Backyard Chickens for Beginners
Updated: Apr 19, 2022
So you are thinking of getting a few hens for your backyard, and you love farm fresh eggs, but you don't know anything about chickens.
You have come to the right place.
Raising Chickens is not overly complicated. Give them shelter, food and water and they will be happy. Chickens are very docile creatures, they love people. They love treats and a happy hen will lay lots of eggs for you.
ROOSTERS OR HENS?
Maybe you have been to your local Tractor Supply store or farm store and you've gawked at how cure the baby chicks are, but what you may not have done is paid attention to the tank that they are in.
Baby Chicks are normally sold out of stock tanks marked PULLET or STRAIGHT RUN. Pullets are all female chickens (hens) and Straight Run is luck of the draw - they could be male or female.
If you are thinking of backyard chickens and live in a neighborhood - this is IMPORTANT.
Most municipalities that allow backyard chickens will limit the number of birds you may have and also restrict you to just hens. Roosters are generally not allowed in suburban neighborhoods. Be sure to check your local ordinances on Backyard Chickens before buying chicks.
Baby chicks will need to be kept in a brooder until they get their adult feathers in. A brooder can be as simple as a rubbermaid tub, a cardboard box, or a stock tank. It will need a heat lamp to keep them warm, along with food and water.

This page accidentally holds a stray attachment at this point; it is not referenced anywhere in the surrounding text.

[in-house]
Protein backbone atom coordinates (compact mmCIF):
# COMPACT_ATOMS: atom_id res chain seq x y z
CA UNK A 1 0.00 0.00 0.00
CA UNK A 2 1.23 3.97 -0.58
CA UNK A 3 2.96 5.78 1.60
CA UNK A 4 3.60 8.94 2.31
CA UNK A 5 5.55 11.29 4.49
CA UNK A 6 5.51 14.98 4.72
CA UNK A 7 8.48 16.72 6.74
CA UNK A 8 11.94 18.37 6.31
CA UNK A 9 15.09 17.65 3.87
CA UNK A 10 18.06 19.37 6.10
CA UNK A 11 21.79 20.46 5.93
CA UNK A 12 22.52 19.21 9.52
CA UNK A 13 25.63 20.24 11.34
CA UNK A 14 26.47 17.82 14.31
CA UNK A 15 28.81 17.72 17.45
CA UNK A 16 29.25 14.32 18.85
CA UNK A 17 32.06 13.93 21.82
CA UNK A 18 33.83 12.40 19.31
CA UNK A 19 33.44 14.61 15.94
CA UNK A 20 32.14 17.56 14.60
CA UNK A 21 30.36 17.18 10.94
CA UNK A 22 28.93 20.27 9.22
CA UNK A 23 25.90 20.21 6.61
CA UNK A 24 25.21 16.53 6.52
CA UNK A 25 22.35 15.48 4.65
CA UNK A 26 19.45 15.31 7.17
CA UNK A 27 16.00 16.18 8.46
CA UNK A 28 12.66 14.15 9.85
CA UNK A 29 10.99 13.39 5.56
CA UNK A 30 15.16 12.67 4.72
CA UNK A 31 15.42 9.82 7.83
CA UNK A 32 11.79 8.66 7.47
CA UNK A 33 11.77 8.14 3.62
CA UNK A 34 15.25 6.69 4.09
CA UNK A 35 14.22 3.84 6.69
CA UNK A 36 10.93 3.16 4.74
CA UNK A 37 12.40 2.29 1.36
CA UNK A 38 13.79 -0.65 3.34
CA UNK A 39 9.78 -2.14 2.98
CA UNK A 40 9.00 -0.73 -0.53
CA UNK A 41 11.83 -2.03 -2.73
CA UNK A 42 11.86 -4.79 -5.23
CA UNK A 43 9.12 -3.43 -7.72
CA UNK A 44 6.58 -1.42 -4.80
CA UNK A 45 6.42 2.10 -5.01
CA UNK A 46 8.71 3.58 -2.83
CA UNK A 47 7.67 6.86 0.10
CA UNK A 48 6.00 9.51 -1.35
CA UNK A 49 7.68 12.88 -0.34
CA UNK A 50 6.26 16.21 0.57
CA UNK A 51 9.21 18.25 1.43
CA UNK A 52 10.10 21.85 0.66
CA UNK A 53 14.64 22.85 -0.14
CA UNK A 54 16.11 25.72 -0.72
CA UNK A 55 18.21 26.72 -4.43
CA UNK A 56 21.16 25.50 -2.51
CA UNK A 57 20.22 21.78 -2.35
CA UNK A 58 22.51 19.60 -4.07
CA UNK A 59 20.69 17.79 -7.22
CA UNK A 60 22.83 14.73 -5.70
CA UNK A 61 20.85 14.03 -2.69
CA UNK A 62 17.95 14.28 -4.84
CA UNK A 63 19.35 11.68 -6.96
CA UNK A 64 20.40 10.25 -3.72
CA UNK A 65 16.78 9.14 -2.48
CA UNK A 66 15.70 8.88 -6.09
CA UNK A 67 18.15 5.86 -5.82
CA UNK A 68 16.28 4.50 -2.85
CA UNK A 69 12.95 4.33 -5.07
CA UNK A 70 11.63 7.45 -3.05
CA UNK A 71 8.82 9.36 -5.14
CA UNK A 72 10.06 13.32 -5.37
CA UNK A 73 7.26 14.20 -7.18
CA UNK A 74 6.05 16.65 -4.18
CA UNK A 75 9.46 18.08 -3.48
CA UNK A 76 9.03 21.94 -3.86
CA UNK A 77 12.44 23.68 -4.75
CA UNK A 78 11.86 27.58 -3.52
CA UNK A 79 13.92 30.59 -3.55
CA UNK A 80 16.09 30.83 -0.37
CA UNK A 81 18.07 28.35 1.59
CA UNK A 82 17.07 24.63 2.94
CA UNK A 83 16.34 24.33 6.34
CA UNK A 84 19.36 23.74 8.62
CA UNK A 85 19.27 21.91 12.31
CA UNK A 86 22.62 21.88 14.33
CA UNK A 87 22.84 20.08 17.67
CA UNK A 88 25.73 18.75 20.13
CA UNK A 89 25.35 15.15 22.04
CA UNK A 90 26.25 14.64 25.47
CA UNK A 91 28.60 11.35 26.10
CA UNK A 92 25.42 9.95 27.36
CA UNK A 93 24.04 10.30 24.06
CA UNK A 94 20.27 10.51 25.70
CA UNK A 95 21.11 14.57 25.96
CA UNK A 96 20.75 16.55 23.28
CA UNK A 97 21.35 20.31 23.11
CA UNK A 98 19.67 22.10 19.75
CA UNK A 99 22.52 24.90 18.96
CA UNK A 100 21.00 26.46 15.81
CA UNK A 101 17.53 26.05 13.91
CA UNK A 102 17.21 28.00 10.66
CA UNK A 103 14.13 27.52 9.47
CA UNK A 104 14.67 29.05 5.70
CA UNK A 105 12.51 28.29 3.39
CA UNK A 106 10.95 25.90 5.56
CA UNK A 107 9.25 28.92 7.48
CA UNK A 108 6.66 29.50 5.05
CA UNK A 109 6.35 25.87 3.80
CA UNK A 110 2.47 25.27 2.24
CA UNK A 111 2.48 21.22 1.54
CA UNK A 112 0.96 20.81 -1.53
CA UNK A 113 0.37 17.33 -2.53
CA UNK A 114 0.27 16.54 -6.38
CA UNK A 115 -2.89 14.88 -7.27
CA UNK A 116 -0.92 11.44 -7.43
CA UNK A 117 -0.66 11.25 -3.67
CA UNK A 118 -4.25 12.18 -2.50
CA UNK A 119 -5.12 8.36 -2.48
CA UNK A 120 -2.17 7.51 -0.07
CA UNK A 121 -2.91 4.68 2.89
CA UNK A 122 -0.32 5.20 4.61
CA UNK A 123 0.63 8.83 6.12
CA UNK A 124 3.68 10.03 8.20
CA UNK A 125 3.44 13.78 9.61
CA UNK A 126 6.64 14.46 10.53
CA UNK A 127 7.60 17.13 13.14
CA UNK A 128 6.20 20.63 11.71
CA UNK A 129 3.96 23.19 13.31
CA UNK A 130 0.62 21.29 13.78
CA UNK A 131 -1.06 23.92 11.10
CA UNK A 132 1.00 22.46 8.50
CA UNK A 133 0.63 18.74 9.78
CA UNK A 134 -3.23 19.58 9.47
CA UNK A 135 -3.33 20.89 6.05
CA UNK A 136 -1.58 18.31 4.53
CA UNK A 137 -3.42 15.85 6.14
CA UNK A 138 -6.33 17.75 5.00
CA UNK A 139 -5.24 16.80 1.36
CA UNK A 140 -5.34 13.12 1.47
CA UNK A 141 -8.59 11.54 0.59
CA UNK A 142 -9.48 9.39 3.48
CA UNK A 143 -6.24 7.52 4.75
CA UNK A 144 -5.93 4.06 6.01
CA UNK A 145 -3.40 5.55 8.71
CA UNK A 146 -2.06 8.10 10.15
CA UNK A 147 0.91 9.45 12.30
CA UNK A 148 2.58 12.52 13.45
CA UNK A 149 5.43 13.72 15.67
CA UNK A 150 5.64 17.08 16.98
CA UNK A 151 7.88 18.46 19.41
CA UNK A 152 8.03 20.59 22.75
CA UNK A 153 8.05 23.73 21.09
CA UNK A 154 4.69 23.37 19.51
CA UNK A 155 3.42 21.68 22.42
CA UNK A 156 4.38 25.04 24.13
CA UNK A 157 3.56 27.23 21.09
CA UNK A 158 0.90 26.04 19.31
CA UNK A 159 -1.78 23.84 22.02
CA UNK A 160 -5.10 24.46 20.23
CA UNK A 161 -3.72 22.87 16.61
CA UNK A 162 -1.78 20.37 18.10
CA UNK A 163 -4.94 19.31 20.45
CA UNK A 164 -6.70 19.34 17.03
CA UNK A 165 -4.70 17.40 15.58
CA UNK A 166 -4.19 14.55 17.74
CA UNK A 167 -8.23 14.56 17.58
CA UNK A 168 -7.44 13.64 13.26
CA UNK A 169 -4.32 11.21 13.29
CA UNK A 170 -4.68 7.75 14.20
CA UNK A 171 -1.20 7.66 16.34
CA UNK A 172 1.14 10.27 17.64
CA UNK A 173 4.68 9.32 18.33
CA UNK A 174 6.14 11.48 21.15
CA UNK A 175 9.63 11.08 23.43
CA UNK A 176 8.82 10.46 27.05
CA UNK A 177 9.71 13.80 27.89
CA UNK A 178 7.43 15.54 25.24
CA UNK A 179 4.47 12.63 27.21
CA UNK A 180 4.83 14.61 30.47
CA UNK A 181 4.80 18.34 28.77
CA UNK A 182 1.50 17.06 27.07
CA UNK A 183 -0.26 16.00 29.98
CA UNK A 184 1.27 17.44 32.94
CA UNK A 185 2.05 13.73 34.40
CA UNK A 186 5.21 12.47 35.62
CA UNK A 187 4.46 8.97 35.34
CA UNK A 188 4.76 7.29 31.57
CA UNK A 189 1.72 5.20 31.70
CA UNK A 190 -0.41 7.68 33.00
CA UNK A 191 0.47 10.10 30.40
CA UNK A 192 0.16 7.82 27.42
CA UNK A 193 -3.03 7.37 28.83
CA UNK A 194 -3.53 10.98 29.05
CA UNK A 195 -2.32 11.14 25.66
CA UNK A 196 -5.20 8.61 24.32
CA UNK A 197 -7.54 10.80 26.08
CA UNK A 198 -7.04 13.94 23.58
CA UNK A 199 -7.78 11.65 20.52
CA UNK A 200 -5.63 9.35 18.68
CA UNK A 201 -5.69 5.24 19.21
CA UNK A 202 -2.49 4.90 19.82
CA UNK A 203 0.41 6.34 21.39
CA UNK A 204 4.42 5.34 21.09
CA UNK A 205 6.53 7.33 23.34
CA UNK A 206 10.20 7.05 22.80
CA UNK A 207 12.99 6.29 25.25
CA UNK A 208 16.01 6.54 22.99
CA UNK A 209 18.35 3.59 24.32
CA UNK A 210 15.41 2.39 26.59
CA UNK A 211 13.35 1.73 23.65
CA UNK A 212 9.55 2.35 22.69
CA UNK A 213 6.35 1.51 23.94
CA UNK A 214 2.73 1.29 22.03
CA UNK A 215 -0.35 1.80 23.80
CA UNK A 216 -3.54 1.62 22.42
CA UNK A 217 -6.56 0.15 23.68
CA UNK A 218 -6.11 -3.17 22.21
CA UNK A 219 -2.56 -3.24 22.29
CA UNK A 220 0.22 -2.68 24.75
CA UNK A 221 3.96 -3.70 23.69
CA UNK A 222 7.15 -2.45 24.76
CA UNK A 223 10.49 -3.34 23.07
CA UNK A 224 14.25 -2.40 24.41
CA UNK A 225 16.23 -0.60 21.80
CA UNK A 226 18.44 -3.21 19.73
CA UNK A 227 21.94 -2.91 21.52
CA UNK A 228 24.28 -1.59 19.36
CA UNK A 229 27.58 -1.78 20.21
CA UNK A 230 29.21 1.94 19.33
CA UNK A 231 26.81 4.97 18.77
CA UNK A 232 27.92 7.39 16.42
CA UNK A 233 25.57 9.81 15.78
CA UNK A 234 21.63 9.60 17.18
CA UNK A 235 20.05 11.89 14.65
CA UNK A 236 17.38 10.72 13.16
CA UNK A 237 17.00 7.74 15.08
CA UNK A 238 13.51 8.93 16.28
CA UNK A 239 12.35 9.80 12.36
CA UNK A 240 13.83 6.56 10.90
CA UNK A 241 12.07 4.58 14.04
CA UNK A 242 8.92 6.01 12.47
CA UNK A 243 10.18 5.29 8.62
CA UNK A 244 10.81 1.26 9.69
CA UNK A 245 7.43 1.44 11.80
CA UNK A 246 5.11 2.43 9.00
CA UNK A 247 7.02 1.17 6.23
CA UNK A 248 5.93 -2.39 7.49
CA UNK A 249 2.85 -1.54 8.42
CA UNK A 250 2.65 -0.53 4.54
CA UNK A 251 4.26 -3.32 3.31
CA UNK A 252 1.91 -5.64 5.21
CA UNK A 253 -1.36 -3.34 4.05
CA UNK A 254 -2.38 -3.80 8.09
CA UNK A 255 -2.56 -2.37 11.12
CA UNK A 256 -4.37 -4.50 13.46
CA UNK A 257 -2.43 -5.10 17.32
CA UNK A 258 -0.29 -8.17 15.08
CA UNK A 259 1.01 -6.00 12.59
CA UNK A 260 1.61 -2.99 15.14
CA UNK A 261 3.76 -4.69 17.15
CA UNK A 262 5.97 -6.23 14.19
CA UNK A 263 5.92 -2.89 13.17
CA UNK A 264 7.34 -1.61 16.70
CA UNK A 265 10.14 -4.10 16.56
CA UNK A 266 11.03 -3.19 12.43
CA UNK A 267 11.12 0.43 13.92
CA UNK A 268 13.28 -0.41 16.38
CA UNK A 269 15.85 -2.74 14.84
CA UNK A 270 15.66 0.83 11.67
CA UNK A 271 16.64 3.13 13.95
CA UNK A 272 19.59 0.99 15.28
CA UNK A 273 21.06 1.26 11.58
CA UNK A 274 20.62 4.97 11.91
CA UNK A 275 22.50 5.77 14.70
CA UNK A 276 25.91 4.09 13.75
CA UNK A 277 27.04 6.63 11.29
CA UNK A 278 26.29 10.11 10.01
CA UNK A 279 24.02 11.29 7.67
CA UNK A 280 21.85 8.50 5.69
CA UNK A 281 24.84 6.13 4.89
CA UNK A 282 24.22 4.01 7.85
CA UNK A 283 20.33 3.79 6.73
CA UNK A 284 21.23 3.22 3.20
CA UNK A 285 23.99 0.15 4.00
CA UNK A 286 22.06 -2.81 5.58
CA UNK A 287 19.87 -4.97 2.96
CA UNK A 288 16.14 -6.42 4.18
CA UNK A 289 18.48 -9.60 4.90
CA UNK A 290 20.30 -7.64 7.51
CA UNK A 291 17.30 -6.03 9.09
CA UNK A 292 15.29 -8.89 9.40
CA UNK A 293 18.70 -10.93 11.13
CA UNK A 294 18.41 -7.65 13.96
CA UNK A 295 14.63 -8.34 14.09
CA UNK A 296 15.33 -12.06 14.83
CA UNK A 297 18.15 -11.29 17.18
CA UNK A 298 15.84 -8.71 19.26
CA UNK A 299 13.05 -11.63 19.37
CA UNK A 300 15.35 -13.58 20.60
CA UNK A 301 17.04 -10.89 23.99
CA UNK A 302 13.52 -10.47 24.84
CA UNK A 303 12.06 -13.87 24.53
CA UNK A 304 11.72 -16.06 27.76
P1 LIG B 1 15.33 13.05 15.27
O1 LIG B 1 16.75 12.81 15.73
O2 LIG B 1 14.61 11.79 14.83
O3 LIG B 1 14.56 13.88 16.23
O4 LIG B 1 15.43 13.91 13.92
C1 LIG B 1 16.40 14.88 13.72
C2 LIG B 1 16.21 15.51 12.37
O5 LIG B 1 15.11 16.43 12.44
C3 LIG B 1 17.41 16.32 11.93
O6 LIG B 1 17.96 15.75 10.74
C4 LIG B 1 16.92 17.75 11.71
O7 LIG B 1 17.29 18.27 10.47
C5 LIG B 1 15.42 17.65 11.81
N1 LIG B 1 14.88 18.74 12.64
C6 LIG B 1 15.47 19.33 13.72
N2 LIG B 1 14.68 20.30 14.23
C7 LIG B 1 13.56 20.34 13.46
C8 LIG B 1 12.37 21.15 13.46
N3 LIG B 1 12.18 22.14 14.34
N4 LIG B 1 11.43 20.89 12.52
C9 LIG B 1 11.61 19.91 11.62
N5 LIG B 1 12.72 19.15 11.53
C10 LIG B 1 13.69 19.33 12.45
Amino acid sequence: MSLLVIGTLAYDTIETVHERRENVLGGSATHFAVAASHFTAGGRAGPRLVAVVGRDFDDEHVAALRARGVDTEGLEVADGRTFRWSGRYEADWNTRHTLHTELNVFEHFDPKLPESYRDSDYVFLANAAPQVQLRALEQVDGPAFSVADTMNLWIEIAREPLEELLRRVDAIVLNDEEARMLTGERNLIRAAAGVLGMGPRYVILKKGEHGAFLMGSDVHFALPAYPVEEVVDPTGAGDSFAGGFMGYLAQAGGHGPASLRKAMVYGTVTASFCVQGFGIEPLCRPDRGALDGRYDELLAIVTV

If you get your chicks from the local farm store or a hatchery, here are a few things to consider:
Baby Chicks are fragile (they cannot regulate their body heat) and require more attention than adult chickens. Their cage needs cleaned constantly and they eat like vultures. You have to keep them warm until their body can regulate their temperature for them. If you do not have the time to dedicate to raising your baby chicks, then they will easily die if neglected.
Raising chickens from babies definitely has its rewards - you bond with your birds and they get to know you. It's also fun to watch them grow up. Let's not forget how incredibly cute they are as baby chicks!
EGG LAYING CHICKENS
You can buy egg laying chickens that are fully grown from most farmers who have a large flock or who raise chickens. Egg layers are usually 8 months to 2 years old. Many people like the idea of having fresh eggs right away and not waiting the 8 months for the baby birds to begin laying.
Contrary to popular opinion, a female chicken (hen), does not need a rooster in order to lay eggs. So you can successfully have a coop full of hens and still have fresh eggs. In fact, the average hen will lay approximately 220-280 eggs per year.
If you wanted those eggs to hatch, then you would need the assistance of a rooster (male chicken).